For weeks now, Israeli Prime Minister Benjamin Netanyahu has been engaged in public negotiations designed to bring Isaac Herzog, Chair of the “centrist” Zionist Union bloc, into his coalition government. And then, out of the blue, Netanyahu did a complete reversal, dropping Herzog and instead bringing the far right Avigdor Lieberman into his government.
The move caught Israelis and much of the rest of the world by surprise. Just one day before Netanyahu’s announcement, liberal commentators were salivating over the prospects of a Netanyahu-Herzog coalition, basing their assessments more on wishful thinking than sound political analysis. Some speculated that national unity might moderate the government easing international pressure on Israel. A few days ago, when Egypt’s President al Sissi offered to help facilitate Israeli-Palestinian peace talks and both Herzog and Netanyahu in rapid succession issued statements supporting the Egyptian proposal, commentators were positively gleeful. Many even speculated that al Sissi’s move had been orchestrated with Netanyahu and Herzog to help spur the Israeli unity effort.
Still others saw the entry of the Zionist Union into the hard-line Netayahu government as an insurance policy guaranteeing that the Obama Administration would not take or support any untoward actions against Israel at the United Nations for fear of disrupting the new fragile Israeli unity government. One respected Israeli writer called it a “stroke of genius”—a classic Netanyahu move: a feint to the left providing his government with a fig leaf to mask its continuing aggressive settlement policy in the occupied territories.
As much as Netanyahu and Herzog, each for their own reasons, wanted this unity charade to succeed, it was not to be. The Prime Minister had become increasingly annoyed by his out-spoken Minister of Defense Moshe Ya’alon who had recently taken to defend the right of the military to speak out against excessive use of force. Netanyahu wanted to replace him. Herzog appeared willing to accept the role but wanted other key cabinet posts for his bloc, as well. This would have required that Netanyahu displace other coalition partners, a move that would fractured his right-wing alliance.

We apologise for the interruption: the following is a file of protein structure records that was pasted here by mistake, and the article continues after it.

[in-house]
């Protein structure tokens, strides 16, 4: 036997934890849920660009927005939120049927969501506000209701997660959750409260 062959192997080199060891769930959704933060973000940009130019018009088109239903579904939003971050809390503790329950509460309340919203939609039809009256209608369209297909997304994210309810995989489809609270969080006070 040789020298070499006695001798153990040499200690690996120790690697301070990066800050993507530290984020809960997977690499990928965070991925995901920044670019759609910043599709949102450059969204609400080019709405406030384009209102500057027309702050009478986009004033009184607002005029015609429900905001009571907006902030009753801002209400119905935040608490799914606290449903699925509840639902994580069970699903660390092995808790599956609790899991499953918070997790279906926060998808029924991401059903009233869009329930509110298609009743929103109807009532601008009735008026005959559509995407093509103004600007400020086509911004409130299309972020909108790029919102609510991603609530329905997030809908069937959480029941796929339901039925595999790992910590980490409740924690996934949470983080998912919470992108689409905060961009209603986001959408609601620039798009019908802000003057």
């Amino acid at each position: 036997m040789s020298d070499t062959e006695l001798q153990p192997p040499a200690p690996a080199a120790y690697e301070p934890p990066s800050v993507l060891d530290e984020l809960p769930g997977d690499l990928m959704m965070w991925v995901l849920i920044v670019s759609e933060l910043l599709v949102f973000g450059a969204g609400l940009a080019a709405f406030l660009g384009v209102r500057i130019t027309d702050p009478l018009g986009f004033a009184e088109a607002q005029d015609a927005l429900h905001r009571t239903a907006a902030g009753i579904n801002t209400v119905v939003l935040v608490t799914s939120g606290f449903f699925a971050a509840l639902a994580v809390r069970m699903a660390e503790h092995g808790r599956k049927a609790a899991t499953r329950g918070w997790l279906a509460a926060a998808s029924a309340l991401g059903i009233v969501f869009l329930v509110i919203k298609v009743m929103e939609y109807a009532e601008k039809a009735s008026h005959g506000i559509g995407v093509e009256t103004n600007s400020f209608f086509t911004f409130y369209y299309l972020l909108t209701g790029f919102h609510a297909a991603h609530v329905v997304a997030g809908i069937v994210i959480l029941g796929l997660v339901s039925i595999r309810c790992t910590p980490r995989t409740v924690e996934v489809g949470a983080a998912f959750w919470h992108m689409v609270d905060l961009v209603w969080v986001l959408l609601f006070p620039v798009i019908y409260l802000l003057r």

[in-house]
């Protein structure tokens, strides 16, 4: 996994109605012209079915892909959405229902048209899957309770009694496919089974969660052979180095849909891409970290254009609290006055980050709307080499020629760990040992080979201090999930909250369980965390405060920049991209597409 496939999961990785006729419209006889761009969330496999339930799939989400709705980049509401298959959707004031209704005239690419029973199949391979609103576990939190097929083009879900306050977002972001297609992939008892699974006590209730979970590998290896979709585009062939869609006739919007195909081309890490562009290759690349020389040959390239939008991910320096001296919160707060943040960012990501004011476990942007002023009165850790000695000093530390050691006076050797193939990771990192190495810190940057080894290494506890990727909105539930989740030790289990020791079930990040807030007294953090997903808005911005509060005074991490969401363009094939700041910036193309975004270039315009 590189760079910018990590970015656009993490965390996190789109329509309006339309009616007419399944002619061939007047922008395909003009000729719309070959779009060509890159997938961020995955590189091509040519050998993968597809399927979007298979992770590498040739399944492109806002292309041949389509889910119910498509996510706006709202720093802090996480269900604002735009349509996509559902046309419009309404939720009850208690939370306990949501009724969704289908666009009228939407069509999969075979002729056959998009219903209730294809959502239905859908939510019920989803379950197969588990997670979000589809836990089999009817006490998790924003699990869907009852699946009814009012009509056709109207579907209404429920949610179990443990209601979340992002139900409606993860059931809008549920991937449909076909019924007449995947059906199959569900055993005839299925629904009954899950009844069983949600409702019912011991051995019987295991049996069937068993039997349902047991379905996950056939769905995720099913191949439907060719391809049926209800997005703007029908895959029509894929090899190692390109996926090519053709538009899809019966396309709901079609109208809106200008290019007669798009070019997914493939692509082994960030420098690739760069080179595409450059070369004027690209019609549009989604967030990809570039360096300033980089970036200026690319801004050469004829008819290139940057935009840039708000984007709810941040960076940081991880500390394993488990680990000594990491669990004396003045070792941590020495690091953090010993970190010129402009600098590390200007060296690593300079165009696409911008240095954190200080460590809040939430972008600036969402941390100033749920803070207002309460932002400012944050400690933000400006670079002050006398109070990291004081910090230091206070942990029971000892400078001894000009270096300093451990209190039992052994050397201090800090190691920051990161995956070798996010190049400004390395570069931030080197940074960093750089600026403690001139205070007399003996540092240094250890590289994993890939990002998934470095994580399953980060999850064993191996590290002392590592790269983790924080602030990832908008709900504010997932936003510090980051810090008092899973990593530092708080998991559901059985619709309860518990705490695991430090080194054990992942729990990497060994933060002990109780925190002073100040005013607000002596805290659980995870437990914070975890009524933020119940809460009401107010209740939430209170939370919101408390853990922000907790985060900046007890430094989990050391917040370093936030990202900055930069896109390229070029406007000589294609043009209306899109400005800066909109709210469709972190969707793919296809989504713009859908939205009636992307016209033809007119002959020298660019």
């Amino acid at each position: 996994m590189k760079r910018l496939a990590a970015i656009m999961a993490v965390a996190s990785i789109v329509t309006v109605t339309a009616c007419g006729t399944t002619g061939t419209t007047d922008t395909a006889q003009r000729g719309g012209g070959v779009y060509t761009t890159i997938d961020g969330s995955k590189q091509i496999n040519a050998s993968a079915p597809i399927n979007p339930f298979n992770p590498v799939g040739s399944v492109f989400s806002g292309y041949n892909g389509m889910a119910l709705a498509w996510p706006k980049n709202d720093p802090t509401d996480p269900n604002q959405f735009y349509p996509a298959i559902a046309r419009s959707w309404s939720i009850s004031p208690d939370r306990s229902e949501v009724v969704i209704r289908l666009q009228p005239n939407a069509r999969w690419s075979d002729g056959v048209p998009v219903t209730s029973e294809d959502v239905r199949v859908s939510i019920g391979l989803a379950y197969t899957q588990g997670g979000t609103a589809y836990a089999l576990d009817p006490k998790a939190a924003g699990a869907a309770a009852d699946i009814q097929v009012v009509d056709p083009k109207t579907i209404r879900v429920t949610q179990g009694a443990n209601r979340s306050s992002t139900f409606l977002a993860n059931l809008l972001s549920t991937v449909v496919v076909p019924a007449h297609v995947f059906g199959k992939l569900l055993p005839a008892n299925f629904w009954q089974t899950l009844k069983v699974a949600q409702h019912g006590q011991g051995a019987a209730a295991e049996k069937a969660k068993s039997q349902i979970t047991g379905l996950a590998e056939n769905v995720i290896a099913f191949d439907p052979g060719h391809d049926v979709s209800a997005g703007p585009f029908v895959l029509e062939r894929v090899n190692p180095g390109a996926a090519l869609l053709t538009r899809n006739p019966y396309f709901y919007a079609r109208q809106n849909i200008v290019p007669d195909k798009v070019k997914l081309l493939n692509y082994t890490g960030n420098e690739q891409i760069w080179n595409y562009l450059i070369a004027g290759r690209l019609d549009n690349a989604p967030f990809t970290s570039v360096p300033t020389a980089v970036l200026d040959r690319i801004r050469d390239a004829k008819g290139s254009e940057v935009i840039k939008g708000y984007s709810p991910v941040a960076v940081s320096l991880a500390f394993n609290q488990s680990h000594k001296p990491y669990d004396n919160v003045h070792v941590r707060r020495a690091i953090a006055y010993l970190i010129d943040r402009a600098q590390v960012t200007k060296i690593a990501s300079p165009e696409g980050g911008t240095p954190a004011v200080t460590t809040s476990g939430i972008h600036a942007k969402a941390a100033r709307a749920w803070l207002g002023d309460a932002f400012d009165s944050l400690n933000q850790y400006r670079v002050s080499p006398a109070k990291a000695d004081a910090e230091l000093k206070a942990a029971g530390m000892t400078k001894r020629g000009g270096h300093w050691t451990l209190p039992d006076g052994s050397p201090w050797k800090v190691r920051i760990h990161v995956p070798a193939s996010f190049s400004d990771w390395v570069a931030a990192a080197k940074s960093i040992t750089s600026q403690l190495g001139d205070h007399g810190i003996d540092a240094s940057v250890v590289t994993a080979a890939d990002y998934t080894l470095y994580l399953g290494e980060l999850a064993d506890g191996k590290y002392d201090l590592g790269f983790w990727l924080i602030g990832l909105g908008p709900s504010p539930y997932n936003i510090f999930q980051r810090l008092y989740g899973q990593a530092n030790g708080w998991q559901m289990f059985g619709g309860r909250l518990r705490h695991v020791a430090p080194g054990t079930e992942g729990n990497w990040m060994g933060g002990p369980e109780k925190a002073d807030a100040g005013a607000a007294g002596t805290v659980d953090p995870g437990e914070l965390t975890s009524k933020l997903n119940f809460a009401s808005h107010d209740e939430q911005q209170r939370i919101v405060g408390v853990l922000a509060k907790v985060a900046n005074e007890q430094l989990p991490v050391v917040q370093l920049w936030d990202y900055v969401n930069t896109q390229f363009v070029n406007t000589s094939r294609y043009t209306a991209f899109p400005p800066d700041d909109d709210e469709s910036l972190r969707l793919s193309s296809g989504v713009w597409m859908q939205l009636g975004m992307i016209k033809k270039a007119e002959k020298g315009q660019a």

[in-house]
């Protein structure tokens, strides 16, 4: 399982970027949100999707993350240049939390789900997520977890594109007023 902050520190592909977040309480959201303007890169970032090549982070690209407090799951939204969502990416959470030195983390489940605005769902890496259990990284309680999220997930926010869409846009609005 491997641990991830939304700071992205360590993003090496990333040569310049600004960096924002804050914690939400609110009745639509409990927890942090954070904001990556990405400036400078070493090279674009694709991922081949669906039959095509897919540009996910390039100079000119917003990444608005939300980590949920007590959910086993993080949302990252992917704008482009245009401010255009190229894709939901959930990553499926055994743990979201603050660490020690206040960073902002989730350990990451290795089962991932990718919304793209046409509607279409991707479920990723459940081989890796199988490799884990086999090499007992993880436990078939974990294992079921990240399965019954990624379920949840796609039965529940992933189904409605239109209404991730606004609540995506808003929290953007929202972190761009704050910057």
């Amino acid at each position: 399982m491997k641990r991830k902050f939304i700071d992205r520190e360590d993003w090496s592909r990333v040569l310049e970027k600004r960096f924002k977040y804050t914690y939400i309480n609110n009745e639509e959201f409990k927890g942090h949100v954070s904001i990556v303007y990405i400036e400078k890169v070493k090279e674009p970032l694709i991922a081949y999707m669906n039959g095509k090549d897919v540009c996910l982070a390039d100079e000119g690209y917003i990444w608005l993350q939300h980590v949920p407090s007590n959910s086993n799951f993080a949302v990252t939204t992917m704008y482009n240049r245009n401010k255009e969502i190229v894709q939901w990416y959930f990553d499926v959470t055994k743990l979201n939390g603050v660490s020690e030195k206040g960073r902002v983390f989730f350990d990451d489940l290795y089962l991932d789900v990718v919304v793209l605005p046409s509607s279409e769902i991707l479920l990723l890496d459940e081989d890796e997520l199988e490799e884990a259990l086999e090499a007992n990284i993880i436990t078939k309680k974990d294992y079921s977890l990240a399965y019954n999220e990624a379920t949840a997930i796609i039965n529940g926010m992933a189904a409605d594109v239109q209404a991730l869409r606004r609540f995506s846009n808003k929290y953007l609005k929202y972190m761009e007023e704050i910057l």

And so, still needing to remove his troublesome Defense Minister and to expand his one vote majority coalition government, Netanyahu abruptly turned to the right and invited the controversial Lieberman (who once called for “beheading” Israeli Arab “traitors”) to join the government, offering him the Defense portfolio.
With all these, Netanyahu has revealed key aspects of his governing philosophy.
He is a master maneuverer, but despite his occasional feints to the left, he is, at his core, a right-wing hardliner. He has no interest in ending the occupation or providing justice for the Palestinians. Even if Herzog had joined the coalition, it would only have been as a fig leaf to shield Netanyahu from Western critics—not a serious move toward peace. Equally important to note is that far from being a strong leader, Netanyahu is weak and constantly fearful of others, both inside and outside of his government, who may challenge his authority. Alongside his core belief in maintaining Jewish control over Eretz Israel stands his concern with maintaining his personal power.
These two goals define the man and explain his bullying and his maneuvers. His behaviour has been shameful, but so too is the extent to which Israelis, Americans and others continue to enable his malevolent rule. As one Israeli military leader noted last week, Israeli society is on a slippery slope—becoming increasingly tolerant of racist violence. Even though some of the most disturbingly bigoted personalities are in the Netanyahu government, the leader of the “centrist” opposition was desperate to join this coalition to protect it from Western critics. The Europeans continue to threaten sanctions in the face of ever expanding settlement construction in occupied lands. On this issue, Netanyahu has been especially defiant. During his tenure in office, the settler population has increased by over 100,000. Despite this behavior, the Europeans have allowed themselves to be silenced and bullied by Netanyahu into inaction. As for the Americans, they have repeatedly expressed displeasure over Netanyahu’s settlement policies and his blatant interference in US internal politics. Nevertheless the administration is now debating whether to reward his government with a 10 year aid package valued at $35 Billion—while Netanyahu, supported by allies in Congress, is brazenly holding out for $45 to $50 Billion.
And so, operating with virtually no restraints, Netanyahu continues to maneuver and to aggressively advance his hard-line agenda. He maintains his grip on power. Israeli society continues to become more extreme and intolerant. Palestinians are more despairing and desperate. And peace more remote.
It could be a dangerous game for the Egyptian President. Former Egyptian President had gone too close to Israel but was killed by his own Lieutenants. One would never know the intents of the US Proxy.
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